Bush Officially Most Unpopular President Ever!

Discussion in 'Politics, Religion, Social Issues' started by freeny, May 1, 2008.

  1. freeny macrumors 68020

    freeny

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    #1
  2. aethelbert macrumors 601

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  3. solvs macrumors 603

    solvs

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    #3
    Congress as a whole, including the do nothing Dems. But when broken down, Dems win polls on almost every issue. Though unlike Bush supporters, even Dems will be more than happy to criticize their own for their lack of progress. This is a common theme when something like this is posted. Point is, Bush is extremely unpopular. The small Dem majority sucking doesn't change that.

    Though this could have been posted on one of the earlier threads about this, as I was about to do to one of mine as an update. ;)
     
  4. iJohnHenry macrumors P6

    iJohnHenry

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  5. Thomas Veil macrumors 68020

    Thomas Veil

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    They're blue because the Republicans, along with a few of their own, won't let them do anything.
     
  6. yg17 macrumors G5

    yg17

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    Congress can't do anything because the Democrat's don't have a large enough majority. When the majority's party isn't that big, and the president is from the other party, things don't get done.
     
  7. iMacZealot macrumors 68020

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    I highly doubt Bush would've gotten elected if he could've campaigned for a third term.
     
  8. ucfgrad93 macrumors P6

    ucfgrad93

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    Now if we could only get them for Congress as well.
     
  9. EricNau Moderator emeritus

    EricNau

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    #9
    Don't we already? ...2 years in the House, 6 years in the Senate.
     
  10. aethelbert macrumors 601

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    #10
    Yeah, what ever happened to all that crap in 2006 about working together? I certainly remember hearing the word "bipartisanship" coming from people like Nancy Pelosi al lot around that time. I haven't seen any of that from either side.

    That's how long a term is, but they can run again and again and again.

    No, I believe that the point is that the entire American government sucks at the moment.
     
  11. SMM macrumors 65816

    SMM

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    You and Thomas Veil have essentially made the same point. You both correctly identified the root core issue, which many are missing. It was only a few months back, that Congress finally succeeded in overriding a Bush veto. The bill had so much bipartisan, and public support, it was not viewed as a significant political victory for Congress. As you point out, the congressional democrats, by themselves, do not have sufficient votes to override a Bush veto.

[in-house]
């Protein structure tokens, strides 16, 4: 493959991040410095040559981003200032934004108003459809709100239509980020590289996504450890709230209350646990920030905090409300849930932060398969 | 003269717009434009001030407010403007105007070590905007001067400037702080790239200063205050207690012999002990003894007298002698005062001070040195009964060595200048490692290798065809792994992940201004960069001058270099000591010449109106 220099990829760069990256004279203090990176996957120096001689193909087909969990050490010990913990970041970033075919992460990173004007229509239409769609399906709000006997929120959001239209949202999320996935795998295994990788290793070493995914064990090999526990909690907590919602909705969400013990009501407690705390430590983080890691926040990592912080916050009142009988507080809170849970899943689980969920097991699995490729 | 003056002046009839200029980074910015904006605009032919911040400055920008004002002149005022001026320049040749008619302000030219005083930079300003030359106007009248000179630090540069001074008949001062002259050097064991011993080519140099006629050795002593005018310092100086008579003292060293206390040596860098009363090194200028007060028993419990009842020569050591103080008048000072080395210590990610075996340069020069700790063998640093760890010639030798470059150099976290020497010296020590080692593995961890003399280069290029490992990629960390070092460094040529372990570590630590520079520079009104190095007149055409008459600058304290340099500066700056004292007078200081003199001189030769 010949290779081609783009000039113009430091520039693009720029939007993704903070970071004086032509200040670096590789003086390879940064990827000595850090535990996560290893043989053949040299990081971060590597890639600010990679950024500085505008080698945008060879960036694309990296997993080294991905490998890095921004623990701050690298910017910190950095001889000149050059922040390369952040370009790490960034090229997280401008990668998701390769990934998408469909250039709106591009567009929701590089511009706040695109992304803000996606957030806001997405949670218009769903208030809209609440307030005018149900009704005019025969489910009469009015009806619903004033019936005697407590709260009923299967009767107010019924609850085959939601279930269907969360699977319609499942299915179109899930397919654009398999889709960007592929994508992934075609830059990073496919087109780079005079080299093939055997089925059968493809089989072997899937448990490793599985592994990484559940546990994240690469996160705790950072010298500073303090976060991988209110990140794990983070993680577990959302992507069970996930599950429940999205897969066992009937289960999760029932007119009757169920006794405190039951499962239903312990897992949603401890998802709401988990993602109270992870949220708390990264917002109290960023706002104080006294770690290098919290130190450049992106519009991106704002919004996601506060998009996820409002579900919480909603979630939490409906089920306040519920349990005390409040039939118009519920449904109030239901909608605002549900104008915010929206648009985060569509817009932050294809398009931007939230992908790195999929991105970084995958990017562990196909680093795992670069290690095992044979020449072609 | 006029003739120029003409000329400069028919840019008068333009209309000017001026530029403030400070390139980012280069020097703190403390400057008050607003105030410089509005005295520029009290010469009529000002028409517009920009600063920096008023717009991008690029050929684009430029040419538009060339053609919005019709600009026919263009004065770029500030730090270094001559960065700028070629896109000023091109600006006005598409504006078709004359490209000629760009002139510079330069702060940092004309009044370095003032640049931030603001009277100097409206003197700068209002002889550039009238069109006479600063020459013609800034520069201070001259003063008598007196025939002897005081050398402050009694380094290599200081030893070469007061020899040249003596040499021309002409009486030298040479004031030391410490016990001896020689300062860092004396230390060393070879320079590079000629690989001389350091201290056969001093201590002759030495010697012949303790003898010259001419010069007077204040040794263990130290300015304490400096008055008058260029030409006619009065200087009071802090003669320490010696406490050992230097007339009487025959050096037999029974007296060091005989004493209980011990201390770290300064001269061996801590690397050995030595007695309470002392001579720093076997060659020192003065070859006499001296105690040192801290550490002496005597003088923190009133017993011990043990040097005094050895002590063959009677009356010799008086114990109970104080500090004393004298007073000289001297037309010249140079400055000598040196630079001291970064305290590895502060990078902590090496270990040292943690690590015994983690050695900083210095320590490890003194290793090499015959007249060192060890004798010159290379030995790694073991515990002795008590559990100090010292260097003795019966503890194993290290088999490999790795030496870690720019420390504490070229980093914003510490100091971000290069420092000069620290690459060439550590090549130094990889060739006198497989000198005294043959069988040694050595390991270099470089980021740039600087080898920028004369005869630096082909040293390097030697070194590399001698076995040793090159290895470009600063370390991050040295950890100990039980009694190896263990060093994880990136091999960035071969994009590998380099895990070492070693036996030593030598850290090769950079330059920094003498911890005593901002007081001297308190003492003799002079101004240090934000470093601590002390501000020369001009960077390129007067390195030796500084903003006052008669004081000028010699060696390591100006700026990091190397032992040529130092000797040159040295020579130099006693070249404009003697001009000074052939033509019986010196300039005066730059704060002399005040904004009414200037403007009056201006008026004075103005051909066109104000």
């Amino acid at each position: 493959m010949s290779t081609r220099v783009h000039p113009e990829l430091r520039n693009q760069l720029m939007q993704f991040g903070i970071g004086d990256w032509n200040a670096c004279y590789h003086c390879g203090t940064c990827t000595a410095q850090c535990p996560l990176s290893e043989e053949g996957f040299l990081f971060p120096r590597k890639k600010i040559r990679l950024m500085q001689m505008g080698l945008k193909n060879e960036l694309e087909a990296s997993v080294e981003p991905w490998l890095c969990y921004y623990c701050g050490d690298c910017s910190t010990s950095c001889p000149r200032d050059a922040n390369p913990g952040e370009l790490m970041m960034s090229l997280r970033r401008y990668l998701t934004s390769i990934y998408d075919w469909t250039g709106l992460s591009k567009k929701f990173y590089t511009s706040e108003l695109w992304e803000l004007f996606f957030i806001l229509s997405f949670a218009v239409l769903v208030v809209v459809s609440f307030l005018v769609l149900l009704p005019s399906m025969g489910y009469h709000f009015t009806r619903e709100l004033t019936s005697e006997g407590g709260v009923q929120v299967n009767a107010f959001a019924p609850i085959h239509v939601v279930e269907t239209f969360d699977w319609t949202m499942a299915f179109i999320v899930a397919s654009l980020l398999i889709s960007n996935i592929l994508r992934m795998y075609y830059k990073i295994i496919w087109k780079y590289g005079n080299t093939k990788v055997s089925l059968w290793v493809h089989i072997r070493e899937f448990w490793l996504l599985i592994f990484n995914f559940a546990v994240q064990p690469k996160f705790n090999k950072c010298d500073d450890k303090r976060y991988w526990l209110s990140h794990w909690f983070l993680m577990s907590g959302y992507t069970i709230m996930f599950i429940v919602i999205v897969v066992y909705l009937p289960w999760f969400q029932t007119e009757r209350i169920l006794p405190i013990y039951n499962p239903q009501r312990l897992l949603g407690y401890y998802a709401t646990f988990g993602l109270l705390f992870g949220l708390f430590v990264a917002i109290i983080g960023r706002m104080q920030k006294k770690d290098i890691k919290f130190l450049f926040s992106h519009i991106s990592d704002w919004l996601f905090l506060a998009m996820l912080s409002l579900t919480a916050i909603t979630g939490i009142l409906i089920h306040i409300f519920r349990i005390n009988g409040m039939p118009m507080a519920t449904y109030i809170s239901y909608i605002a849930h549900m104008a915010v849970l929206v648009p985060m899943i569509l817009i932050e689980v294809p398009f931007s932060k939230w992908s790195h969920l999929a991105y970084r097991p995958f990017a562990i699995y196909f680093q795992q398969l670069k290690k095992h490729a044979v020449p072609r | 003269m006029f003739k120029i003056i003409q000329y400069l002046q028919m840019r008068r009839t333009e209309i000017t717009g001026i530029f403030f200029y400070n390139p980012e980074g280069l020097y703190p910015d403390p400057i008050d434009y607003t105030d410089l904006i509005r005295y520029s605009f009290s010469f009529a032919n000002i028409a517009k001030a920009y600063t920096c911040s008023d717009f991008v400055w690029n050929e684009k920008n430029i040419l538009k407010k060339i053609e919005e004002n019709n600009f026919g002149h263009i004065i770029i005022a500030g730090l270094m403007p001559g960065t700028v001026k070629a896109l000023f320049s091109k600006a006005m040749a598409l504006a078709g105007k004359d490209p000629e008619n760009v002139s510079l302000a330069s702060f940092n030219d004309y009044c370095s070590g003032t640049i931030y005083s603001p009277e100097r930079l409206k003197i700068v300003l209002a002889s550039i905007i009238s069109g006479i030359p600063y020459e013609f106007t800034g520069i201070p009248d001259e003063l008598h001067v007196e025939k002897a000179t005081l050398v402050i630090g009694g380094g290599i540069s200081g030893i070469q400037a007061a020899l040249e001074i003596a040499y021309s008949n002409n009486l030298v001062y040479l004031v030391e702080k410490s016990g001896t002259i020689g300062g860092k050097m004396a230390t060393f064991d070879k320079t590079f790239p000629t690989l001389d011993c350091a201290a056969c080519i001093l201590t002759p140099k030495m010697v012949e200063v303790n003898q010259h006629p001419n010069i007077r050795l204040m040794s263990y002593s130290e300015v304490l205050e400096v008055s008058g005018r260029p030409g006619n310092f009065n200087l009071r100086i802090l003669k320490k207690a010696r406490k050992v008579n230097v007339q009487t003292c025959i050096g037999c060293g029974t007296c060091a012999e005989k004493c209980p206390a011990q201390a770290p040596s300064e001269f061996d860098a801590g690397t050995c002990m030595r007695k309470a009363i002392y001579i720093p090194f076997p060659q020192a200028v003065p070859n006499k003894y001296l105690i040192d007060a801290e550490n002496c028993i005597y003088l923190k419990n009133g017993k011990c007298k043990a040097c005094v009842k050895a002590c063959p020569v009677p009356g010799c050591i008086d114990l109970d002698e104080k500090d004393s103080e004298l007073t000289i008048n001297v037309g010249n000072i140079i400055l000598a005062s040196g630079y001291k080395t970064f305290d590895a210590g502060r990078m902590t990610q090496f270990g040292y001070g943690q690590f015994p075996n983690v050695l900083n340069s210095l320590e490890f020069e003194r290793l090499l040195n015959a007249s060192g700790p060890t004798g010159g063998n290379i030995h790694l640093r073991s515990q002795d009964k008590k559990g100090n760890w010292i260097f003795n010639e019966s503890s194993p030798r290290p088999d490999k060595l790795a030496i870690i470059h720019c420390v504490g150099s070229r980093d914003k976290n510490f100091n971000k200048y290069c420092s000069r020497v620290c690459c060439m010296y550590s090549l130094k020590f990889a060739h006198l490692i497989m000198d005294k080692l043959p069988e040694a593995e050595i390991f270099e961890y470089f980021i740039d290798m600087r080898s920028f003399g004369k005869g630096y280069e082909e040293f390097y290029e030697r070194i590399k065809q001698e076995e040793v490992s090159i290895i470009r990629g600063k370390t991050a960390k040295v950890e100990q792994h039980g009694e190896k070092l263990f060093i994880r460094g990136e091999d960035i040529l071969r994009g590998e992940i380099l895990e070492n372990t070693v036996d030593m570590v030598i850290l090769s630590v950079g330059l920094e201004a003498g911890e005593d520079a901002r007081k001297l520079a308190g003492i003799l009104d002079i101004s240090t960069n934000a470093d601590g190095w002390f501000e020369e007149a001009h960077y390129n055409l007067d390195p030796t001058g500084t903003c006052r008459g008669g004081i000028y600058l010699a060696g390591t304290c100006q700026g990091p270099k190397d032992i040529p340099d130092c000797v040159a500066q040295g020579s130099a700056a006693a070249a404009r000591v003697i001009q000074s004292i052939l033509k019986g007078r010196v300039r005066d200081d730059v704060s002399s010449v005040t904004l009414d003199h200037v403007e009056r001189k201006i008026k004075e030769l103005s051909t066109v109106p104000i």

Unless enough republicans 'cross the isle', no bill can pass if GW vetoes it. That is just the way it is. Now, there are some democratic 'lap dogs', who are not progressive and usually vote with the republicans. Fortunately, ActBlue has been leading a campaign to fund progressive candidates and defeat these individuals. The upcoming election should unseat many republican incumbents and some democrats will lose their positions to other progressive democrats.
     
  12. yg17 macrumors G5

    yg17

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    #12
    It takes both sides to be bipartisan. The Dems compromised on things like war funding and FISA. The republicans have been anything but bipartisan....
     
  13. ucfgrad93 macrumors P6

    ucfgrad93

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    #13
    No, they can run again and again. For example, Ted Kennedy was elected to the US Senate in 1961, five years before I was born! He is closing in on 50 years there. That is way too long in my opinion.
     
  14. EricNau Moderator emeritus

    EricNau

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    #14
    Oh, of course. I just wasn't thinking...
     
  15. Thomas Veil macrumors 68020

    Thomas Veil

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    Thank you.

    Not that I'm arguing that the Democrats in Congress are a bunch of swash-buckling old-school liberal superheroes. Far from it. Waaay far from it. Yet, it would be interesting to see what they could have passed had they not been torpedoed by a virtually lock-step Republican minority plus a handful of Democrats who have fuzzy dice hanging where their balls oughtta be.
     
  16. solvs macrumors 603

    solvs

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    #16
    While that is true, it doesn't change or defend Bush's unpopularity, nor why. Which is what this thread is about. It's similar to the "Clinton did it too" defense often used in these same types of situations. It's disingenuous to make it seem like Dems are the ones with low approval ratings, when it's Congress as a whole. When broken down, though the Dems aren't even very popular with their own, they do actually have better ratings when compared to the GOP. And while disappointed with the Dems, however small their majority, it's more about what they haven't been doing, not what they have been.